With Neymar sidelined by an ankle injury, Lionel Messi heads into the Copa América this weekend as the competition's main attraction but one with a desperate need to end more than a decade of hurt with Argentina.
The five-time Ballon d'Or winner has one of the most impressive trophy hauls in football history but there is a glaring void when it comes to national team accolades.
Four Champions League crowns and 10 La Liga titles with Barcelona are not matched by Argentina success.
And the 31-year-old knows he's running out of time to rectify that anomaly.
"I want to end my career having won something with the national team, or at least try to do so as many times as possible," he told Fox Sports last week.
Four finals played with Argentina, four defeats, including the last two Copa finals on penalties against Chile.
But the most painful was the 2014 World Cup final to Germany at the iconic Maracana, where Messi will hope to return on July 7 for the Copa title decider.
That Germany defeat began a run of losing finals in three successive years and after the last of those, a bitterly disappointed Messi announced his international retirement.
He and his team-mates came in for a torrent of abuse and criticism.
"People were attacking us from every side," he said.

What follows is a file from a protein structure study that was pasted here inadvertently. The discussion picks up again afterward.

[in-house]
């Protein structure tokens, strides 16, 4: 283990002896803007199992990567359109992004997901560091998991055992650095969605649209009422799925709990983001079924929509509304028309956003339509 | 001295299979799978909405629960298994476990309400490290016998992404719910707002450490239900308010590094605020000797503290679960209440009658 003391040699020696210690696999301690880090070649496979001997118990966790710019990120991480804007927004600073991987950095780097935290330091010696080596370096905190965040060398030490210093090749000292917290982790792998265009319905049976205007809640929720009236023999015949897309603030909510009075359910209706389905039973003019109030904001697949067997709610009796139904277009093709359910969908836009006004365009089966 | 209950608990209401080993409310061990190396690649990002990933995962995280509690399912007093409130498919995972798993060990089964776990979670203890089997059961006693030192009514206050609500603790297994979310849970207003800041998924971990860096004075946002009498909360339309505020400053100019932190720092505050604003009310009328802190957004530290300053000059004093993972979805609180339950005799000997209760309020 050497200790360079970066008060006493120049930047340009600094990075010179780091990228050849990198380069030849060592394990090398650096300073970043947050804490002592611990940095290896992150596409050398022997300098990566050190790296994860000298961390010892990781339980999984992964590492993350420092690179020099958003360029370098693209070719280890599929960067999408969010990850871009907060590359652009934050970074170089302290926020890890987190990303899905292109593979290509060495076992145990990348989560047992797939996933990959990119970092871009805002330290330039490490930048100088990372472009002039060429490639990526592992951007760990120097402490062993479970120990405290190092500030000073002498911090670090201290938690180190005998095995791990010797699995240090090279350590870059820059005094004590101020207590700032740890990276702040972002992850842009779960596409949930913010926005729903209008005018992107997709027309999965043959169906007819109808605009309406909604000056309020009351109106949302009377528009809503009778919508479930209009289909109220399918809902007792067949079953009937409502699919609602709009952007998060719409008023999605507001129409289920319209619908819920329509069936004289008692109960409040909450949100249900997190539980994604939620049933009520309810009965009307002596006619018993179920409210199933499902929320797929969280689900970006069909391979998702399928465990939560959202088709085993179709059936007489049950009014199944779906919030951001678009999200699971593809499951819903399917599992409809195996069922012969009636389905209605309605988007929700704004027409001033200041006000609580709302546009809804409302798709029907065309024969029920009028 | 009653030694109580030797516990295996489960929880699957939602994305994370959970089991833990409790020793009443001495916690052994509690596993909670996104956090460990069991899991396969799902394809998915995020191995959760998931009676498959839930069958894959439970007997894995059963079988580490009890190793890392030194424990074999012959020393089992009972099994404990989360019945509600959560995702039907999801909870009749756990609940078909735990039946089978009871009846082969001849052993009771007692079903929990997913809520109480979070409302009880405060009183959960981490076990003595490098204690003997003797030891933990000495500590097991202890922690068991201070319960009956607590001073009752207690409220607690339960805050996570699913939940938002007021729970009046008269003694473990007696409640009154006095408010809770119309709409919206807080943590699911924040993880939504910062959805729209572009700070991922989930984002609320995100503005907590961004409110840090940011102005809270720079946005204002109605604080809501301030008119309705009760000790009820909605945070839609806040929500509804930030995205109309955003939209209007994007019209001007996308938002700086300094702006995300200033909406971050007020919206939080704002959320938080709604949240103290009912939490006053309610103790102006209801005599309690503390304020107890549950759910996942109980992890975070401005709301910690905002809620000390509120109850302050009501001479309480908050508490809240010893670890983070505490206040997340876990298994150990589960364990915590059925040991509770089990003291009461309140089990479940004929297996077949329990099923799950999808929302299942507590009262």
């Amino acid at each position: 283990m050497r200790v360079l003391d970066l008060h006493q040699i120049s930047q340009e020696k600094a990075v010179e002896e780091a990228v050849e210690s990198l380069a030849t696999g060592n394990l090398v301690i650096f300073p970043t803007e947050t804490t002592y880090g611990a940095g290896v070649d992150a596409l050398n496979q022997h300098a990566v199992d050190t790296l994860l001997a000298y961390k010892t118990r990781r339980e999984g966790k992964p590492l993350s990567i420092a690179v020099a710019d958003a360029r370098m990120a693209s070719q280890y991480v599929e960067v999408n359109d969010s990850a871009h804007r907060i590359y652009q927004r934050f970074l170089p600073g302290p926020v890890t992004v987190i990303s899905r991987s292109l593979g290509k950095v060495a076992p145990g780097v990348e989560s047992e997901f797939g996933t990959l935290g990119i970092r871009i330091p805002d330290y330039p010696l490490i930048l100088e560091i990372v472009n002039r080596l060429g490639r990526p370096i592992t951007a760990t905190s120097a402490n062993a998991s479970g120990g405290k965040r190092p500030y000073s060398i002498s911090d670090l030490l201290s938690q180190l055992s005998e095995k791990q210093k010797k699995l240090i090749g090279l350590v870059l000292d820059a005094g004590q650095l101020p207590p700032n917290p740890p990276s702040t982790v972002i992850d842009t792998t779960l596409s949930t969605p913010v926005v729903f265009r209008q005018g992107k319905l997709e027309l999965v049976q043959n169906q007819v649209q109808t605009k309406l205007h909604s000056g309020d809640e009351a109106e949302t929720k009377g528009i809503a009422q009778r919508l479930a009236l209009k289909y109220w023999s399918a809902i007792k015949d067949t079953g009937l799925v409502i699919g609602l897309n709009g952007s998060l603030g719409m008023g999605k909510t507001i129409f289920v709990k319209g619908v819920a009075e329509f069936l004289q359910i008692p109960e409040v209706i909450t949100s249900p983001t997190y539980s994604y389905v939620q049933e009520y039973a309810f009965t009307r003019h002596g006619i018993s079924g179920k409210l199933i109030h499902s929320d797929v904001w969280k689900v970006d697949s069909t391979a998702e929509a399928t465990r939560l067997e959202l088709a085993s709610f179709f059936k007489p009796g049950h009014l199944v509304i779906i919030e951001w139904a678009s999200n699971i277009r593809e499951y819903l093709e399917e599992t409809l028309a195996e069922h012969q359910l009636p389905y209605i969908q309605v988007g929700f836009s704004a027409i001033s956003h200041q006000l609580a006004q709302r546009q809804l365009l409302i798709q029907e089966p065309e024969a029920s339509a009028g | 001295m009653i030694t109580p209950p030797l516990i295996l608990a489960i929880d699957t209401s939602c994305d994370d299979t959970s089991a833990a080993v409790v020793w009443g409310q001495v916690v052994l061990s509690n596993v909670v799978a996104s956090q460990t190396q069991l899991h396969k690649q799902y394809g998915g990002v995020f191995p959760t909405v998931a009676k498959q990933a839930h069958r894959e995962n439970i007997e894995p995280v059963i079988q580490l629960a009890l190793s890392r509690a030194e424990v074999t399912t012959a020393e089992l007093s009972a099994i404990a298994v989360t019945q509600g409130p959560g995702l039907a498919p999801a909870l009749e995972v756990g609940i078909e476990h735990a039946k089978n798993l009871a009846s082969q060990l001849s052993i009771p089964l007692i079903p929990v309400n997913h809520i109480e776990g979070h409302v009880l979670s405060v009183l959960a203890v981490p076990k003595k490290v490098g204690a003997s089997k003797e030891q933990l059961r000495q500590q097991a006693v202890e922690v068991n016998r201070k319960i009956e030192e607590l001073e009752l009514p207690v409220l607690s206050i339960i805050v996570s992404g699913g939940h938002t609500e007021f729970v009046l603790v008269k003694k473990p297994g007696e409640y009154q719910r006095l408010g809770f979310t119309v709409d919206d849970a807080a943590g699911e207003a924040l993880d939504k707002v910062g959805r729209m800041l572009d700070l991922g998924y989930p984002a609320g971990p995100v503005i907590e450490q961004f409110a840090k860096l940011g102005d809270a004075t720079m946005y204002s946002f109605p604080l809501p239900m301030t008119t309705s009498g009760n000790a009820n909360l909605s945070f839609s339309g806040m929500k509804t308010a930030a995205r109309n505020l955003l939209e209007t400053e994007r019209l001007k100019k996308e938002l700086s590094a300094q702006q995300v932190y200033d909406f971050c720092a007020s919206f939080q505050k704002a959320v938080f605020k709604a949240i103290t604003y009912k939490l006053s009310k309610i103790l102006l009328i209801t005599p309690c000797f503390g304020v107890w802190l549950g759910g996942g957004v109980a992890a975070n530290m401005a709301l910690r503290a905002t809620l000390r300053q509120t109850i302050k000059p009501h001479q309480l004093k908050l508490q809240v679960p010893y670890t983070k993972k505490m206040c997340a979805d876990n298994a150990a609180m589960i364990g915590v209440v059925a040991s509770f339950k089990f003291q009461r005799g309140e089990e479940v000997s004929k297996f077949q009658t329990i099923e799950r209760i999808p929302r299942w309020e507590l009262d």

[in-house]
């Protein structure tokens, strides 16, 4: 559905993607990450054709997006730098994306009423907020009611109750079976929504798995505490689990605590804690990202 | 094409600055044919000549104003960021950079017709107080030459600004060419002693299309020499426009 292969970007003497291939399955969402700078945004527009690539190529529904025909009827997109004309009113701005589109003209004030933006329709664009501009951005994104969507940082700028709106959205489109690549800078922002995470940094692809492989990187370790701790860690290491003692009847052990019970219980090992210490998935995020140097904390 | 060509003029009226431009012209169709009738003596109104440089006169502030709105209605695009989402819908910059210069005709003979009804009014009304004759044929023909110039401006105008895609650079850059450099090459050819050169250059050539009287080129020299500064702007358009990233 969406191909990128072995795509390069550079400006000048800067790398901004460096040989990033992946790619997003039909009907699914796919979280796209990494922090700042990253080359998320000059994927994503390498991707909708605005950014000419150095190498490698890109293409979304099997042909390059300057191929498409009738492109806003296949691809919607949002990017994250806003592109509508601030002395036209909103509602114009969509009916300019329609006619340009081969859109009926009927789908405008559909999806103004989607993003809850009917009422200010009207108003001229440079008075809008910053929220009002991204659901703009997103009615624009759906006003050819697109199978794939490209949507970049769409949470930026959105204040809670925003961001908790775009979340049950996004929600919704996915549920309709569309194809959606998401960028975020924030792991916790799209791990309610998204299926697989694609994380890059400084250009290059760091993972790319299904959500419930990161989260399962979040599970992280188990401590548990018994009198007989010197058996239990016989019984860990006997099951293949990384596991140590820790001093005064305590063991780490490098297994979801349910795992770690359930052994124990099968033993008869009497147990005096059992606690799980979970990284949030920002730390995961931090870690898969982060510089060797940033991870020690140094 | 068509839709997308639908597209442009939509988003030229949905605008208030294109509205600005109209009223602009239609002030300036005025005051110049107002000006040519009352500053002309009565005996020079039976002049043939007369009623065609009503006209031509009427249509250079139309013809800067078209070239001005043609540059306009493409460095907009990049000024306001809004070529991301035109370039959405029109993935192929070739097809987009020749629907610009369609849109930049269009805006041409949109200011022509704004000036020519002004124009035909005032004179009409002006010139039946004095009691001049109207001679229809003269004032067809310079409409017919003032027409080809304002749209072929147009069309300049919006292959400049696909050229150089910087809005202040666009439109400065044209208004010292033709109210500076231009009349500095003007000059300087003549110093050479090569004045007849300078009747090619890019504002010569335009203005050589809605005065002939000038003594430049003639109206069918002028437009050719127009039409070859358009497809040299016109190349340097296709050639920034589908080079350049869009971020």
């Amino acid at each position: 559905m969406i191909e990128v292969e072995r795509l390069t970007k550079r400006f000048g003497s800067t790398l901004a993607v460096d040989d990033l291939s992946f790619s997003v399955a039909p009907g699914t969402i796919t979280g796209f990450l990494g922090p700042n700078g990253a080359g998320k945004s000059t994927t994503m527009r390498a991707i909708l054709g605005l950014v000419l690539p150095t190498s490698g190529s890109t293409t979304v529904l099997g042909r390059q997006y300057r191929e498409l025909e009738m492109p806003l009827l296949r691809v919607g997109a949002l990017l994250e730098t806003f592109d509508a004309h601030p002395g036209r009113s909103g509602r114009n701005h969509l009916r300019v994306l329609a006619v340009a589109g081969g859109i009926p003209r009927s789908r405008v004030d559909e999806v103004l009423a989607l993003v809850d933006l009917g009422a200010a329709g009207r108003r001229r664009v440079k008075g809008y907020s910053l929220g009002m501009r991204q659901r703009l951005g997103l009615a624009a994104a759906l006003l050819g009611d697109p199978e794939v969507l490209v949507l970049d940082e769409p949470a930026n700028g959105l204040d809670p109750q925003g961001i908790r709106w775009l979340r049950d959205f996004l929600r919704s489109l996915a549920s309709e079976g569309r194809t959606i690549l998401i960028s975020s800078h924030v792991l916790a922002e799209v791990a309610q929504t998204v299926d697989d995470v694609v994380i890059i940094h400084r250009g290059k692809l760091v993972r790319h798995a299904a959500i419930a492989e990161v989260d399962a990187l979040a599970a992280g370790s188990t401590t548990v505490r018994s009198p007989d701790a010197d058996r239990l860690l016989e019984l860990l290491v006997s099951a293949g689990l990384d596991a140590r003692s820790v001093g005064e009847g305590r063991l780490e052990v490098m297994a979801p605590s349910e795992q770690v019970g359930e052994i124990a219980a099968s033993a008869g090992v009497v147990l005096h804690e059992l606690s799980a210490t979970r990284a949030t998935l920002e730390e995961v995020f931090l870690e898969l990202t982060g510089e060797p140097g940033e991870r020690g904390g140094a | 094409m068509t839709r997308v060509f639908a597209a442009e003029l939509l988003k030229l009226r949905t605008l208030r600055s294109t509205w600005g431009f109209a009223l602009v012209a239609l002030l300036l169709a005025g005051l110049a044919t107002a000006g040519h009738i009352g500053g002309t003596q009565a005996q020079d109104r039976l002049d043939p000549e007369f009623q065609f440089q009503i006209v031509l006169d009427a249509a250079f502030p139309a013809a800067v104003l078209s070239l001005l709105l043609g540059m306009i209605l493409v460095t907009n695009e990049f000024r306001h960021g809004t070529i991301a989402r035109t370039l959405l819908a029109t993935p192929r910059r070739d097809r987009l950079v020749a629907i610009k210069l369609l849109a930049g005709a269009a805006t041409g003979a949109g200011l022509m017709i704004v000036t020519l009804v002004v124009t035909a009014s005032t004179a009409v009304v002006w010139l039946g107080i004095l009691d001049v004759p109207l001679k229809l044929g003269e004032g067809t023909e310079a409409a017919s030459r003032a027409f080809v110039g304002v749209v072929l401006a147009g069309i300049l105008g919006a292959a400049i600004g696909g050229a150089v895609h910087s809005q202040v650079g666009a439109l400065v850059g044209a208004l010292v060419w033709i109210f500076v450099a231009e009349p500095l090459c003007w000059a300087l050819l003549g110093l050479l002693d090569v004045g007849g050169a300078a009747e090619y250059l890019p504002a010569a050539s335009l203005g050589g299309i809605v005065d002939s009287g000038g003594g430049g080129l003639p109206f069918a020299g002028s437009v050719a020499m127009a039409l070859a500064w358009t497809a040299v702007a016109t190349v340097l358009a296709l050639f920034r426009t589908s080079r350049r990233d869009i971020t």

His retirement lasted just six weeks, though, and it was his hat-trick in Argentina's final qualifier that secured a 3-1 win in Ecuador that sent the team to the World Cup in Russia last year.
But, as so many times before, Messi was unable to recapture his Barca form while on international duty and dejection followed as the albiceleste were sent home in the second round after a 4-3 defeat to eventual winners France.
But while Messi then missed Argentina's next six matches – all friendlies – there was no talk of retirement this time.
His son Thiago "loves it when I play for the national team," Messi told Fox.
But the disappointments have kept piling up despite a 10th La Liga crown secured in May.
Messi had made no secret at the start of the season that winning the Champions League for the fifth time was his priority as he wanted to bring that "beautiful cup back to Camp Nou".
Things looked so good as Barca took a 3-0 advantage to Anfield for the semi-final second leg last month.
What happened next – an inspired Liverpool stormed to a 4-0 victory and 4-3 aggregate success – left as bitter a taste in Messi's mouth as had the Germany loss five years ago.
"To lose a final of the World Cup is the most important of all, it is a big disappointment," he said in May.
But he admitted that the Liverpool loss felt a bit worse "because we were winning and we didn't expect them to come back".
Messi has long been talisman for club and country but he will be even more so in Brazil with a rejuvenated squad full of inexperienced campaigners.
But that hasn't dampened expectation either within the group or the country as a whole.
"We're going there with the same hope and desire as ever. Argentina is going through a process of change with young and new lads," he told TyC Sports last week.
"For most of them it's their first official tournament, but that won't stop Argentina trying to win the competition," he added.
It's 26 years since Argentina last won the Copa América, despite contesting four of the last five finals.
"It's been a long time since Argentina won it and we all want to celebrate again, us and the fans want a title."
None more so than Messi himself, who turns 32 on June 24, the day after Argentina's final group B game against invitees and 2024 World Cup hosts Qatar, the reigning Asian champions.